Digital Technologies for Older Persons and Healthy Ageing

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 The purpose of World Telecommunication and Information Society Day (WTISD) is to help raise awareness of the possibilities that the use of the Internet and other information and communication technologies (ICT) can bring to societies and economies, as well as of ways to bridge the digital divide.

 17 May marks the anniversary of the signing of the first International Telegraph Convention and the creation of the International Telecommunication Union (ITU). World Telecommunication Day has been celebrated annually on 17 May since 1969, marking the founding of ITU and the signing of the first International Telegraph Convention in 1865.

 The Telecommunication Regulatory Commission of Sri Lanka (TRCSL) stated that the main purpose of WTISD is to help raise awareness of the use of ICT for socio-economic development in tandem with bridging the digital divide. The theme for 2022 is, ‘Digital Technologies for Older Persons and Healthy Ageing’ which emphasises the role of digital technologies in achieving healthier ageing and addresses the importance of being prepared to respond to the future needs and requirements of the ageing population.

 The ageing of the global population will be the defining demographic trend of the 21st century, yet our societies struggle to see the opportunities that this trend can unfold. Telecommunications and ICT have a role to play in achieving healthier ageing, but also in helping people build smarter cities, combat age-based discrimination at the workplace, ensure financial inclusion of older persons, and support millions of caregivers across the world.

 “Equitable access to digital technologies isn’t just a moral responsibility, it’s essential for global prosperity and sustainability”.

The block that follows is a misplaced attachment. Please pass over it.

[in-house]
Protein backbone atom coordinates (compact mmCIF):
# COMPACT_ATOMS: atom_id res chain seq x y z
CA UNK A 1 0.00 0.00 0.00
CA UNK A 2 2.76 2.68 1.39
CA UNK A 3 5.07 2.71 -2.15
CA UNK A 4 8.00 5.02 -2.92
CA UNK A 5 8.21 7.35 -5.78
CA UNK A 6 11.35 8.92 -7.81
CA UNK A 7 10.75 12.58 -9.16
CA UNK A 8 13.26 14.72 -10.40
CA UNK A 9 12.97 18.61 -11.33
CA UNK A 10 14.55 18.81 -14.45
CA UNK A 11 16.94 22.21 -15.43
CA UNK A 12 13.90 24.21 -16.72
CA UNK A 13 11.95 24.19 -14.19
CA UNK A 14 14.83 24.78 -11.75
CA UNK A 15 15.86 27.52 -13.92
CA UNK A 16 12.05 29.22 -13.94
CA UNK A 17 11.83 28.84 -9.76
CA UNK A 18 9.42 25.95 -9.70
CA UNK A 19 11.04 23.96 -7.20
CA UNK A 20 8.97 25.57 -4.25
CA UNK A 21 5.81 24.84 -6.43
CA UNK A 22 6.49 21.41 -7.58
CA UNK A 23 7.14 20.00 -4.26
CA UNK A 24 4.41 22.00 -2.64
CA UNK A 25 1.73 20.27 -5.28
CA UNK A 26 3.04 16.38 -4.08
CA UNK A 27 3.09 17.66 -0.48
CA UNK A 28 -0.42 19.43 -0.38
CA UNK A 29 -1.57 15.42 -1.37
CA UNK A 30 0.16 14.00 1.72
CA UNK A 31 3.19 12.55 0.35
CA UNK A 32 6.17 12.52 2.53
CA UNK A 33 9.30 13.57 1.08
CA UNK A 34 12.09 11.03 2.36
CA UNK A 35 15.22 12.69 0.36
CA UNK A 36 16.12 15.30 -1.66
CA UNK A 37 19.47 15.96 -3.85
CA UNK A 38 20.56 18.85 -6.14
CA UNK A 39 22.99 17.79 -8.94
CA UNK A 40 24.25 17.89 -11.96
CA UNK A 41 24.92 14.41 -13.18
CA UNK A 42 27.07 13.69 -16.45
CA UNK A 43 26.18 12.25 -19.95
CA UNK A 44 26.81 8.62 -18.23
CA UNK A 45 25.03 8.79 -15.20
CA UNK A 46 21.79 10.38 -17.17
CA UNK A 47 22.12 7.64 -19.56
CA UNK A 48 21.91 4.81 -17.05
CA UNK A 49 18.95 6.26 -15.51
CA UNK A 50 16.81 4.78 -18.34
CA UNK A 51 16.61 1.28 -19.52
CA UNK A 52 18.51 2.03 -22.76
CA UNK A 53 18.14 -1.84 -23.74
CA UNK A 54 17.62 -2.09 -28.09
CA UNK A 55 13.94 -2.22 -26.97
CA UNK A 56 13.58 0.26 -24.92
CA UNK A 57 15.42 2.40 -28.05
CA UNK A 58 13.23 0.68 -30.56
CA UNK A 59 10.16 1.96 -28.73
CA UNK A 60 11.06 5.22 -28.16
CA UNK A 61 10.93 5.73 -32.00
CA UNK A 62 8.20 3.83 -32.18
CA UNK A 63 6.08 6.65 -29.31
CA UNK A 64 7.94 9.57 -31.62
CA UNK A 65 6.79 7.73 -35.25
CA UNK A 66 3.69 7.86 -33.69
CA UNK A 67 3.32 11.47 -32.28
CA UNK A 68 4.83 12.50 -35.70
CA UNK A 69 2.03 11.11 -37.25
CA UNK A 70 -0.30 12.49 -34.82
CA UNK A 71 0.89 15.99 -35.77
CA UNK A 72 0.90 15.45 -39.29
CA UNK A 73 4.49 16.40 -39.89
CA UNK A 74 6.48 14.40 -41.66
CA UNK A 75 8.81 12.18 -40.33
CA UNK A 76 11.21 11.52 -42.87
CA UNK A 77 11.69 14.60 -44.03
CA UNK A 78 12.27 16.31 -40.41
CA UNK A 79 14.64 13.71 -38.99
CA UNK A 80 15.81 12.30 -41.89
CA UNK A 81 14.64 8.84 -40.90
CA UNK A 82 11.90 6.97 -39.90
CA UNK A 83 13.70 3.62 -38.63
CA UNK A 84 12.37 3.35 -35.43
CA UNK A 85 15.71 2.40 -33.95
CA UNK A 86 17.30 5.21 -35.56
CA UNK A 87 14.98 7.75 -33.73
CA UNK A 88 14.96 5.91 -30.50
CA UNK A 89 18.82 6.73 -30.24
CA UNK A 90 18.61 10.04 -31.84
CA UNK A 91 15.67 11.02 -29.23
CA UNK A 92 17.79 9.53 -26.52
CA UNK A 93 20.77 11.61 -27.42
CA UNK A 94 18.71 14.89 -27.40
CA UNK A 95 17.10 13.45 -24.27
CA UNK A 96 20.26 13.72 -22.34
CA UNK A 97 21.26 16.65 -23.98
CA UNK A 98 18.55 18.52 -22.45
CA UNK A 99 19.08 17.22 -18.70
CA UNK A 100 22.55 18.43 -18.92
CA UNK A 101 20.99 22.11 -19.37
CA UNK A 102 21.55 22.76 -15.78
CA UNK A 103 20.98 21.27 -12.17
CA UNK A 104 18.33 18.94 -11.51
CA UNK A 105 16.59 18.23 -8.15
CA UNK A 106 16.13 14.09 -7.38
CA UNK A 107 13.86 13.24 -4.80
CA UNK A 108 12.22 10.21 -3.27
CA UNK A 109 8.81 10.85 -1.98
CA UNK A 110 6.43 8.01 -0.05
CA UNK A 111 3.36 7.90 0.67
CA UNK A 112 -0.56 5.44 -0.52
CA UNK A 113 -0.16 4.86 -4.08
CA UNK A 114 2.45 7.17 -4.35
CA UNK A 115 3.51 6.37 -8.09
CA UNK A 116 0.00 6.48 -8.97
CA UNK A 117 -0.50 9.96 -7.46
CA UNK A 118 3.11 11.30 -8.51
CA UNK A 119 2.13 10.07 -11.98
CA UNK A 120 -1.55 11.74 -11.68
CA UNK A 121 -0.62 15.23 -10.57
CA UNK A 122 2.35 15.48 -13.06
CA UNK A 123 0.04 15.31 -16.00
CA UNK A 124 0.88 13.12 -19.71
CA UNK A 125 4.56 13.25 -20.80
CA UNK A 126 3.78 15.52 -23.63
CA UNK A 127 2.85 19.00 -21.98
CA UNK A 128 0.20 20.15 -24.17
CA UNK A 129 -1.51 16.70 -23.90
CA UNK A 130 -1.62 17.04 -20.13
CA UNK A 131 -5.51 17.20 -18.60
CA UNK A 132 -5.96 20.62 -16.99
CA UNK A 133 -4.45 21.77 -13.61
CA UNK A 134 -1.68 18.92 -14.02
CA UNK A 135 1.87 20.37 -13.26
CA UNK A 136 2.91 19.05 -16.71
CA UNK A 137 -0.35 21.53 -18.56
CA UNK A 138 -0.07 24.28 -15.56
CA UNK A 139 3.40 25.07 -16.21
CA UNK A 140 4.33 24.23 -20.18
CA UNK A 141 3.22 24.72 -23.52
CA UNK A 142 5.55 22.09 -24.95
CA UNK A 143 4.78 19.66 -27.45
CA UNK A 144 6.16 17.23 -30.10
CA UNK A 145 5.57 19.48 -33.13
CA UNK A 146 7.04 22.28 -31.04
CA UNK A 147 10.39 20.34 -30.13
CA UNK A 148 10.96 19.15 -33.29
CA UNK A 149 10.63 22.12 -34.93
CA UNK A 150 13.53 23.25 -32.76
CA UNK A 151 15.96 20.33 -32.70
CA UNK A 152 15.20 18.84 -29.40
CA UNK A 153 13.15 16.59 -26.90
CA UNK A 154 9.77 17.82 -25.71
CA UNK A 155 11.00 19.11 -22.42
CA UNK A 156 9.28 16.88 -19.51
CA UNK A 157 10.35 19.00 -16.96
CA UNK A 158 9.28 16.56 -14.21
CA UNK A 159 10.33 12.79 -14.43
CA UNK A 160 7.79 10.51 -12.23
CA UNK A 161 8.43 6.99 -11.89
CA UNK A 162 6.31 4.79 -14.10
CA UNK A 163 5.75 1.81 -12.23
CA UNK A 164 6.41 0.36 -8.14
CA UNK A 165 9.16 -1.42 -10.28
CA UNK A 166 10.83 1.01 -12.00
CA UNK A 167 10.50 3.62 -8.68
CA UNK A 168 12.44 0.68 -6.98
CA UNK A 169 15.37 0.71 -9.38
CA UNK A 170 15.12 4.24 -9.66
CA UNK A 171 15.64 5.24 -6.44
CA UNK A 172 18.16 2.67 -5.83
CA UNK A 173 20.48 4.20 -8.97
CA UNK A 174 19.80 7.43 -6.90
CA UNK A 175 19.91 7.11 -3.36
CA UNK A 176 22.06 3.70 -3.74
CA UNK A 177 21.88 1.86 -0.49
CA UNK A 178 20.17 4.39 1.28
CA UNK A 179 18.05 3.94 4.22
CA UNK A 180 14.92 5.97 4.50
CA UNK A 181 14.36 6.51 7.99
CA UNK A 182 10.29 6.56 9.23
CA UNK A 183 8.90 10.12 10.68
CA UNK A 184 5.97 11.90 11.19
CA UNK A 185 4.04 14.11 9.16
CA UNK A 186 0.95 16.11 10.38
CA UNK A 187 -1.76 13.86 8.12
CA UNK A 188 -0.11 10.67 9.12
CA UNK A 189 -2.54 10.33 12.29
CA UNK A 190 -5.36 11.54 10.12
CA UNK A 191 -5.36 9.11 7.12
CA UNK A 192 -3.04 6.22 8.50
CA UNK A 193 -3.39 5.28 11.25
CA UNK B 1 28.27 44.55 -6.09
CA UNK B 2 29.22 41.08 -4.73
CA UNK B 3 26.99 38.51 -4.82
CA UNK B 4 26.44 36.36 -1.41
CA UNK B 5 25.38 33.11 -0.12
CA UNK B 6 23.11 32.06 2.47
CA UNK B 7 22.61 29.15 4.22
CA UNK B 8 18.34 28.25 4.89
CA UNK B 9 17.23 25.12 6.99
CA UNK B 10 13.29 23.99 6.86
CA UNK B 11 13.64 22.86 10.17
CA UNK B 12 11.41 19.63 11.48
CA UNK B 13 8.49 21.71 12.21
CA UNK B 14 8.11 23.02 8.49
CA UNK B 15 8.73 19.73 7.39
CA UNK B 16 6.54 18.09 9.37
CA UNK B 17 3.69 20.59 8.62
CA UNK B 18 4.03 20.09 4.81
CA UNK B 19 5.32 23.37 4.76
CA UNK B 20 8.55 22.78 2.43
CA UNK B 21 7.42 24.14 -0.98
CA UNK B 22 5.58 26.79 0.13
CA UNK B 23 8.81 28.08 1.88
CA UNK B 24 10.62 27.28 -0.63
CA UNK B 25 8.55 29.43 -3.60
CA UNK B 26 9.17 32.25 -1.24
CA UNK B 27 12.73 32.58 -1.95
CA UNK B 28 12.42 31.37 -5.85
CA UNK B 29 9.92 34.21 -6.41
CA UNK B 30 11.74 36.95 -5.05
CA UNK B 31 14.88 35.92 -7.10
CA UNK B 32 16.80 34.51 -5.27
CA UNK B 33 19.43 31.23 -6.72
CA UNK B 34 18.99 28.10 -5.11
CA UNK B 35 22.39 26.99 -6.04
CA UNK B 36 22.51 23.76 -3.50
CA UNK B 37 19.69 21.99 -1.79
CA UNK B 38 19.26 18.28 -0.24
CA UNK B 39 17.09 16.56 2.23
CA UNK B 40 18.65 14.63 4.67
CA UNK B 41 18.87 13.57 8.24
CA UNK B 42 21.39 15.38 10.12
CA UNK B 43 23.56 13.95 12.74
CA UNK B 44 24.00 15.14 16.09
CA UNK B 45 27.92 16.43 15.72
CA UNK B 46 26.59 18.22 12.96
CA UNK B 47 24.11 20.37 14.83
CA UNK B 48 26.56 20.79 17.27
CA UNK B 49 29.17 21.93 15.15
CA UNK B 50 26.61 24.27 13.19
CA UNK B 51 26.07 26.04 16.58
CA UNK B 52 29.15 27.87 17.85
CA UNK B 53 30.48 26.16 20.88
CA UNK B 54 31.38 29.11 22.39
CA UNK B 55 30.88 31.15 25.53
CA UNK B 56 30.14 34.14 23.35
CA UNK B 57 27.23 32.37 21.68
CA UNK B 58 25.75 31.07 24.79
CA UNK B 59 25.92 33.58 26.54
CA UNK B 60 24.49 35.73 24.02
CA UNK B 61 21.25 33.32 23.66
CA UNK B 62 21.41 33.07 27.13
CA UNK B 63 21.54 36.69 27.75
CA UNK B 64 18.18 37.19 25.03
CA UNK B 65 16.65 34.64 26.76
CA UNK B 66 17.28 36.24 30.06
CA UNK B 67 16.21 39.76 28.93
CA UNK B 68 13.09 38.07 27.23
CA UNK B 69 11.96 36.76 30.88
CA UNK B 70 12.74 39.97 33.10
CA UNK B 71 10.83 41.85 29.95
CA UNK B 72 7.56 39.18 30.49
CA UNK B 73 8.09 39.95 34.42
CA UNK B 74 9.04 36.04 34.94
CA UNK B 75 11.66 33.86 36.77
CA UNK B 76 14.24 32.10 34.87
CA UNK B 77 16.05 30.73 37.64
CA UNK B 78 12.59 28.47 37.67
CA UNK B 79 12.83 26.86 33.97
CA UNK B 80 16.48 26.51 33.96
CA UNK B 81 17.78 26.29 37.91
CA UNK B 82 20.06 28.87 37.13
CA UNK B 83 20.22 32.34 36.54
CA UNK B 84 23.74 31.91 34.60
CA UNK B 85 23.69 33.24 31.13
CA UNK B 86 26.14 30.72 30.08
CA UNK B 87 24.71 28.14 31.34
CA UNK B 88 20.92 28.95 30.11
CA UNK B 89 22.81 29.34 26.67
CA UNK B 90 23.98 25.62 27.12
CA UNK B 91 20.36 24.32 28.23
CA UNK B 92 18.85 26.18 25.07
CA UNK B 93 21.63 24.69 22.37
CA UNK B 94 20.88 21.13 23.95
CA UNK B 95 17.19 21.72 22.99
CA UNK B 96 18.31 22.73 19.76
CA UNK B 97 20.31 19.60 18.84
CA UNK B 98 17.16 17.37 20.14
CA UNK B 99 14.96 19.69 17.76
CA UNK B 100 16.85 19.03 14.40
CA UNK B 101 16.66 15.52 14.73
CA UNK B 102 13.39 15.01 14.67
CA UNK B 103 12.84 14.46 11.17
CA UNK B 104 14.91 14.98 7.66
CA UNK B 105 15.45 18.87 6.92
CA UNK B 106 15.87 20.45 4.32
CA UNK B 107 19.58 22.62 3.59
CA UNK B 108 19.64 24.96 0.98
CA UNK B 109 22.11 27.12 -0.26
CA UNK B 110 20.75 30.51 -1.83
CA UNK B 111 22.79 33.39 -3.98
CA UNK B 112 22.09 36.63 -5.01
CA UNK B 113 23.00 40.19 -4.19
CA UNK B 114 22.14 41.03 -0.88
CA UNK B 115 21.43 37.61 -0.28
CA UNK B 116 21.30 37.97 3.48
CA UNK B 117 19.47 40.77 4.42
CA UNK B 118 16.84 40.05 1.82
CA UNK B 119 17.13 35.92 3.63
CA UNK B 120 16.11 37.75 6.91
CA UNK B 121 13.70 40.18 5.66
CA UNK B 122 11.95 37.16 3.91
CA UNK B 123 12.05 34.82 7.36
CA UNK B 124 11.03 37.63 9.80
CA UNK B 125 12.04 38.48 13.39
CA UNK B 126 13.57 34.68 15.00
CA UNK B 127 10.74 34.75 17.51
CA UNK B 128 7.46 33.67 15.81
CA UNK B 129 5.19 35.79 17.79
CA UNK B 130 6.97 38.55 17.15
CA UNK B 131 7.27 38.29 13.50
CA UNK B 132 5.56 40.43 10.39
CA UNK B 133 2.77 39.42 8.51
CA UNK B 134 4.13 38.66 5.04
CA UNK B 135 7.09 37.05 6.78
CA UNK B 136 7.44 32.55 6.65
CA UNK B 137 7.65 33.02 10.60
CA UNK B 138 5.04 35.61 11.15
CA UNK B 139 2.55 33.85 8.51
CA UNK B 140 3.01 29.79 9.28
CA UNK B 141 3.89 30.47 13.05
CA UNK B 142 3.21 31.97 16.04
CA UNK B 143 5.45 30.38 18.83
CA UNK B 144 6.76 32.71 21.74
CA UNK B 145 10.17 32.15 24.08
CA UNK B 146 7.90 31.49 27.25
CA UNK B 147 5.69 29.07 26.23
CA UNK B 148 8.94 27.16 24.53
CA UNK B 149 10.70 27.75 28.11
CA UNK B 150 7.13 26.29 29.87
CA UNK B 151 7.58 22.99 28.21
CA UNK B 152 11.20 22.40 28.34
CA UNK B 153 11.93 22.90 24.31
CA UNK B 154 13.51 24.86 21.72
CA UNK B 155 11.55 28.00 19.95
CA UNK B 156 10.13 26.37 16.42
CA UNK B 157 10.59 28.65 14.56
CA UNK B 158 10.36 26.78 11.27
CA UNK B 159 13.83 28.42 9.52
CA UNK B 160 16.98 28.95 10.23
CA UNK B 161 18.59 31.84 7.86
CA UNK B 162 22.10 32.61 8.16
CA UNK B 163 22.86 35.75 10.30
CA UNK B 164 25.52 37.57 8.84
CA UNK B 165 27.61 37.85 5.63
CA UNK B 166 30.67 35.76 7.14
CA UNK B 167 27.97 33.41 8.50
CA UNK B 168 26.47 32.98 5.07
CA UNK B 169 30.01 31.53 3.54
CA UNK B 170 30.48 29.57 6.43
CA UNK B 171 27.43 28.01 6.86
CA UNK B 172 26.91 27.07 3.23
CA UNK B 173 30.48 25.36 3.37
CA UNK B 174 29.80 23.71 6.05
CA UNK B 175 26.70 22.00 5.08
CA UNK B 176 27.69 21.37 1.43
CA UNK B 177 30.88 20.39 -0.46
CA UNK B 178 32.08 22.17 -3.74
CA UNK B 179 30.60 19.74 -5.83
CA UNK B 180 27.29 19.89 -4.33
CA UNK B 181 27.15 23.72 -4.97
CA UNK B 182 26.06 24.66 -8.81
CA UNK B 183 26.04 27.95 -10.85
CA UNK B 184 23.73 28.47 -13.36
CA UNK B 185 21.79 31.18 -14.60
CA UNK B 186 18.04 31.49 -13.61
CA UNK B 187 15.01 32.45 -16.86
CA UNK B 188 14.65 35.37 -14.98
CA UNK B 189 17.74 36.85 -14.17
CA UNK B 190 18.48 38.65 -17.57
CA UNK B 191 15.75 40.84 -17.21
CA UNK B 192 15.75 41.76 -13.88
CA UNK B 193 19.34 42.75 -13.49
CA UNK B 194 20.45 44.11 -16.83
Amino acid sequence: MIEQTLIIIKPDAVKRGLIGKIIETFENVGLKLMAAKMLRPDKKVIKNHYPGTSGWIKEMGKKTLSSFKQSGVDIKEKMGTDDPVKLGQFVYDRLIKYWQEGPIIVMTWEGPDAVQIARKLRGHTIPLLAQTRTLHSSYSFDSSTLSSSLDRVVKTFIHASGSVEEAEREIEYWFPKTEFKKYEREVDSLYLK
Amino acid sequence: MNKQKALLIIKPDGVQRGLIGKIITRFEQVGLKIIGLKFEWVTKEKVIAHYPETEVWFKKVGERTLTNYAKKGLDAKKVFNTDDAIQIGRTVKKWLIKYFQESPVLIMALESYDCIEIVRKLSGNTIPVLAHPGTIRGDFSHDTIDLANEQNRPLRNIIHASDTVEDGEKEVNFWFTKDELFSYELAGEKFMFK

“Population ageing is recognised as one of the global demographic megatrends. The elderly population has always been considered an asset to their families, communities and societies. However, they have sometimes been perceived as a vulnerable group dependent on young generations. With the rapid advancement of cutting-edge technologies, this vulnerable group can be transformed into a valuable group,” the TRCSL stated.

 Taking this fact into account, it is evident that digital technologies are versatile in enabling elderly people to contribute to the socio-economic development of the country. ICT plays a catalytic role in creating opportunities for people in almost every aspect of their lives. As everyday services move online and societies become networked by means of ICT, the ageing population tend to get sidelined in the digital era which embraces fast-growing innovation in digital technology.

 The accelerated digital transformation during the Covid-19 pandemic has further highlighted the issues relating to digital equity of all ages, as many elders struggled to access essential goods and services online. Therefore, our dependence on ICTs brings out the necessity to address the ‘digital divide’ between generations and to give policy priorities on the importance of digital inclusion for older persons.

 Meanwhile, the ITU Secretary-General, Houlin Zhao stated that humanity and technology are at a turning point. During the pandemic, the world has seen what digital technologies can do and how they can transform our future. Emerging digital technologies in fields from 5G and the Internet of  Things (IoT) to Artificial Intelligence (AI) and cloud computing are pushing the boundaries of what’s impossible.

“Great possibilities come with great responsibilities. Close to three billion people are still unconnected, with the majority of them living in developing countries. This includes more than 1 billion people aged 60 years or older. This group of the population, which is growing larger and larger, has greatly contributed to the social and economic achievements of our time. With the passing of time, they are now facing new opportunities and challenges. They deserve our care and help. Further, I’m calling everyone to share what has worked and what else can be done to help older persons become active participants in, and valuable contributors to the digital world,” said Zhao.

 “Nearly half of humanity still has no access to the internet. We must connect everyone, everywhere by the end of 2030, because leaving no one behind means leaving no one offline. At the same time, we must take action to prevent and reduce the dangers of information technology, including the spread of misinformation and the exploitation of personal data. This is the vision of my Roadmap for Digital cooperation to embrace the promise of digital technology while protecting people from its perils. Let us commit to working together to ensure that technology is equitable, safe, and affordable for all people and all ages,” UN Secretary-General, Antonio Guterres said.

By Eunice Ruth